Opening with a high-speed pursuit shot through the windshield of an LAPD squad car, End of Watch set the pace right from the start — a visceral ride-along with two thrill-seeking cops.
The film revolves around two LAPD officers, Brian Taylor (Jake Gyllenhaal) and Mike Zavala (Michael Pena), who have sworn to protect and serve one of the Southland’s most dangerous neighbourhoods — South Central Los Angeles. Giving the story a gripping first-person immediacy, the action unfolds through the footage of handheld HD cameras of the police officers, gang members, surveillance cameras, and citizens caught in the line of fire to create a riveting portrait of the city’s most dangerous corners. With rising drug cartels and gang violence, these cops risk their lives every day, and soon find themselves targeted for execution.
The story takes place over the course of a few months, but it still has the feeling of a “day in the life”. Taylor and Zavala spend their shifts dealing with gangs daily while looking for drugs, guns and money – But it’s the quieter times with them in their patrol car that is the most fun to watch. The film beats like a drum, moving from intense to calm back to intense. Most of the calls they go on are simple domestic disputes or other mundane police work, but when action strikes it doesn’t disappoint. These characters are utterly engrossing and their relationship is the film’s core driving force. Gyllenhaal shows some of the same rugged strength he brought to Jarhead in his portrayal of the cocky, sarcastic Taylor. Michael Pena is funny and effortlessly commanding as his co-star, and together Gyllenhaal and Pena give a fantastic and authentic performance.
Supporting players are Natalie Martinez, who plays Zavala’s pregnant wife, and Anna Kendrick – a danger-drawn thrill seeker who is currently Officer Taylor’s prize. As cheesy at it may sound, the romance in the film is believable. There is an intimacy and chemistry between this cast that shines throughout the entire film. End of Watch is propelled by the strength of its characters and how they relate to each other and their world. You can’t help but care for them because the film is so full of heart.
Director/Writer David Ayer’s (Training Day” and “Harsh Times”), has always been fascinated with law enforcement, and End of Watch reinforces that. Instead of Hollywood glorifying the individual, the film depicts an honorable and efficient organization of people working together. In one scene, you find the partners at the end of their shift, lacking sleep and barely being able to keep their eyes open. When all of a sudden Taylor and Zavala spot a burning house and call in the situation. When they realize the fire department might not arrive in time, Zavala doesn’t hesitate to act, risking his own life to rescue three children from the blaze — and as always, Taylor has his back every step of the way.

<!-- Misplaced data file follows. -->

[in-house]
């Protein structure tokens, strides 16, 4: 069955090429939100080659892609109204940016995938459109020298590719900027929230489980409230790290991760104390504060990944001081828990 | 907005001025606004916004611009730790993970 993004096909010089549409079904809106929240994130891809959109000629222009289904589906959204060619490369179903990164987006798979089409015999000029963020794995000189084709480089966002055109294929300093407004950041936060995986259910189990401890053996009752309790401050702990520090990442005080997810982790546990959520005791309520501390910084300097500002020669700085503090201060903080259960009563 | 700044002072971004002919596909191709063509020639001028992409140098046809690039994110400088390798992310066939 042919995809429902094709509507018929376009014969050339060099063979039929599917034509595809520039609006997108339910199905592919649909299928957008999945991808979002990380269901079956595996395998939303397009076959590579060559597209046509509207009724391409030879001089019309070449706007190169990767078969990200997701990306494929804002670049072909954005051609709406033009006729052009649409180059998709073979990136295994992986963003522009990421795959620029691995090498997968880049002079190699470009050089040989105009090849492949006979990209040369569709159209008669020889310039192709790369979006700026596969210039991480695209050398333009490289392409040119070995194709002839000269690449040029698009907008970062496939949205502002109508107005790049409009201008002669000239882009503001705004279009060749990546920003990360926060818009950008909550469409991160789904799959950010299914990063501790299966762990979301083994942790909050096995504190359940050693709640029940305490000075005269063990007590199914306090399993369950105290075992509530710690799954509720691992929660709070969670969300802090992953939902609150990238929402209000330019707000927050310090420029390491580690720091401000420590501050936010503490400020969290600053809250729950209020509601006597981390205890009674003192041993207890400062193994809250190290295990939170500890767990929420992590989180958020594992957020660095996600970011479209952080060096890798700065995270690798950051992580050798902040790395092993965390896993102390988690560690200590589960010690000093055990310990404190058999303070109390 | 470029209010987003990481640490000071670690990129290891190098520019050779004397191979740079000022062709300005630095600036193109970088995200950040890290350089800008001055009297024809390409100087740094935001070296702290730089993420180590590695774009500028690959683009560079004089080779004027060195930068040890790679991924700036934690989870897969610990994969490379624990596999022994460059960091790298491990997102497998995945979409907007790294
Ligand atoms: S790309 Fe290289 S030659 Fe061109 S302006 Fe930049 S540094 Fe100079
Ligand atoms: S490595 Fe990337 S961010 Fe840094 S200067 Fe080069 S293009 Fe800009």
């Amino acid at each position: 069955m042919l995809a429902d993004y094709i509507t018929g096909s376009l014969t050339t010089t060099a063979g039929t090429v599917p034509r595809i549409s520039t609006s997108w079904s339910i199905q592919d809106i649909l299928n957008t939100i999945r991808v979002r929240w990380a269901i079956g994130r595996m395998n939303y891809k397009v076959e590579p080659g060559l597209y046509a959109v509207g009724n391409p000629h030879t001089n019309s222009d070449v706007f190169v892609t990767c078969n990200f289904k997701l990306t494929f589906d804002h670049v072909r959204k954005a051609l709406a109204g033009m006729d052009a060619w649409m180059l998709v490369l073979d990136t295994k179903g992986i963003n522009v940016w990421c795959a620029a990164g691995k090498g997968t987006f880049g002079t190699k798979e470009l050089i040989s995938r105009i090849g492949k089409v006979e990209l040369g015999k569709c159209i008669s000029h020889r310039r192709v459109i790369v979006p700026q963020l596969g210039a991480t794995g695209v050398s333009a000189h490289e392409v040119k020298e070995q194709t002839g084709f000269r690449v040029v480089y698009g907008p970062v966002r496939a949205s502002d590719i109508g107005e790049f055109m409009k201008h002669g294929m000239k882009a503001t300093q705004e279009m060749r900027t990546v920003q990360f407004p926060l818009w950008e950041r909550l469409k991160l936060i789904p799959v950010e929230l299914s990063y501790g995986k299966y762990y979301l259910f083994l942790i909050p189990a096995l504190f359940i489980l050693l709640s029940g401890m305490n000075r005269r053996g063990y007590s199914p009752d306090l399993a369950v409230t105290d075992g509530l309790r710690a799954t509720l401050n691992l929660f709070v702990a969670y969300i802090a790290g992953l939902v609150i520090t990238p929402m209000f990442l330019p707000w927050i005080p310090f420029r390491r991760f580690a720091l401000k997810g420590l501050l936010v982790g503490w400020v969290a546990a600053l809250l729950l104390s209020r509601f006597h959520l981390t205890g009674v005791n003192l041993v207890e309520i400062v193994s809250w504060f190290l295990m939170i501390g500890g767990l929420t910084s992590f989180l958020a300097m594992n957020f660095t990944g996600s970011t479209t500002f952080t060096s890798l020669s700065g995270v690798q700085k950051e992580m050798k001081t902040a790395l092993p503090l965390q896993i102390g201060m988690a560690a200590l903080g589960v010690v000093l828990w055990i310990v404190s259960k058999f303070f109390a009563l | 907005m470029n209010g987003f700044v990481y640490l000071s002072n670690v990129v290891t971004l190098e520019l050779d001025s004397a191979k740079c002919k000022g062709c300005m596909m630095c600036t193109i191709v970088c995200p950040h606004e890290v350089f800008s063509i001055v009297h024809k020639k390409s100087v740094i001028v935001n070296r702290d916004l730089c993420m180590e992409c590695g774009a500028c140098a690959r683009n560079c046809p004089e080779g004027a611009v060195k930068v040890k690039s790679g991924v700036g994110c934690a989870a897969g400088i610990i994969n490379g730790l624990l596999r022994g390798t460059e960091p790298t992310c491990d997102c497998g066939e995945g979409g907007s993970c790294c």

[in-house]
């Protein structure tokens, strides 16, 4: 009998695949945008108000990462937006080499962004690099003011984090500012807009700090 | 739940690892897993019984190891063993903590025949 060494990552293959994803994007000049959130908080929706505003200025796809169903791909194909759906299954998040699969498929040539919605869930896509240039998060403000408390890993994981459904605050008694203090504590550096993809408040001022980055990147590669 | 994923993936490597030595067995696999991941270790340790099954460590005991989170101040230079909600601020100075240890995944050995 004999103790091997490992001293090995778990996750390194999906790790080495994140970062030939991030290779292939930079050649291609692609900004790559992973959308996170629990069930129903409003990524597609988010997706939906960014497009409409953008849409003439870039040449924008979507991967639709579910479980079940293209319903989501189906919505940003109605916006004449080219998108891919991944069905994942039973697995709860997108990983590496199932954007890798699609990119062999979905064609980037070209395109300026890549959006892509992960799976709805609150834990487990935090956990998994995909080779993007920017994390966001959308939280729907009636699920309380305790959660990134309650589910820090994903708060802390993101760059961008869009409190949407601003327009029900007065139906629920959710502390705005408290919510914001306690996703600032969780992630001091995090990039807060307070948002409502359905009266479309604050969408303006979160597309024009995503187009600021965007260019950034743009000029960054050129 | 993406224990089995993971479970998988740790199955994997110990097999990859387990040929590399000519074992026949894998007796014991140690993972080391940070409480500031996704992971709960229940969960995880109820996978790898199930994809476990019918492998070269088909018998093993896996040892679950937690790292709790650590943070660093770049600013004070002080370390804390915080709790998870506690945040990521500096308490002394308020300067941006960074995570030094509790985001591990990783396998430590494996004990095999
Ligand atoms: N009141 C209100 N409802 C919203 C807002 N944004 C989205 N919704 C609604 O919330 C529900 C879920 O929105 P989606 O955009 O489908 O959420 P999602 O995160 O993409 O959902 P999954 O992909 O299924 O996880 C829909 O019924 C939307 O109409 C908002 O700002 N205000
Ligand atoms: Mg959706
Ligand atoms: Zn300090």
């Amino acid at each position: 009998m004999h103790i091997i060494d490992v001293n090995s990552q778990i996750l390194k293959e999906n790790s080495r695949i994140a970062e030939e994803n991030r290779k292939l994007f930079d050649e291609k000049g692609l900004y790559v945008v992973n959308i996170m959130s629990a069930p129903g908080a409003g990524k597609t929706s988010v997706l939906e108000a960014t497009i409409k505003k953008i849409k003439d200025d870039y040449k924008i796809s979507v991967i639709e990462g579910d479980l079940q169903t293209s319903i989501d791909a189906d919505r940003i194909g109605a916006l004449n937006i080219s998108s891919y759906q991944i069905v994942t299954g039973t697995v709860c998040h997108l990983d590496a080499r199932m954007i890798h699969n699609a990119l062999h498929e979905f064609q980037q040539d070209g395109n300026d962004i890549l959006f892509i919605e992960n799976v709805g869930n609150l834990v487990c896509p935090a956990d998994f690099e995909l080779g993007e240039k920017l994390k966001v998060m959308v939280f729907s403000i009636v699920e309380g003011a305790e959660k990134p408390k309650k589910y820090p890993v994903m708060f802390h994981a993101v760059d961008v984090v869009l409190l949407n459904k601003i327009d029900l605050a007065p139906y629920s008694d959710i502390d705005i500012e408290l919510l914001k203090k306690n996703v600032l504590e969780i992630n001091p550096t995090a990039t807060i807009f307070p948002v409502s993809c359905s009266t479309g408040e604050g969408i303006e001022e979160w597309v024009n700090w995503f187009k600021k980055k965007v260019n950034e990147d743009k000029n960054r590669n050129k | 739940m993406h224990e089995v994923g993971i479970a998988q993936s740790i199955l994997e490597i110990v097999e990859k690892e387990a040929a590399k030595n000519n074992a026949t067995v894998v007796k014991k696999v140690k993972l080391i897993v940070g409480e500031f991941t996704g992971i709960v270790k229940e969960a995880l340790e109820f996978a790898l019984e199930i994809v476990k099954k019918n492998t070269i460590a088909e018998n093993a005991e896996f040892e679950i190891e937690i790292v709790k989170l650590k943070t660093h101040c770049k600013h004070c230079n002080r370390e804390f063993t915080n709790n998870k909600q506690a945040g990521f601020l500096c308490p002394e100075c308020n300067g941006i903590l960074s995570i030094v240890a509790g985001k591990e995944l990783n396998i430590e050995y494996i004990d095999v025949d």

Prior to watching the film, I did not realize that most of it would be through the eyes of “first person camera’s and other devices”. I thought it was going to be a regular film just like “Training Day”. Personally, I don’t like the feel of camcorder first person video “Blair Witch” style filming. Not only does it feel dated to me, but it sometimes lowers the quality of the film – it just seems preposterous that either the cops or their adversaries would be toting around cameras. The film’s “found-footage” gimmick adds little to the feature, but for some reason the technique still worked and flowed seamless — especially during the shootouts and tense confrontations.
End of Watch makes an impact of stressing the important need to recognize that there are real people out there who risk their personal safety for all of us each day. The film emphasizes this by using “real life” scenarios with so much tension that it will put you on the edge of your seat. Despite the “first person shooter” camera angles, the film is wonderful and well played. If you are a fan of police dramas, definitely check this film out. — I give “End of Watch” an 8/10.
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“End of Watch”, is rated R for some disturbing images, sexual references, pervasive language, some drug use and strong violence. Running time: 109 minutes. In theatres everywhere September 21, 2012.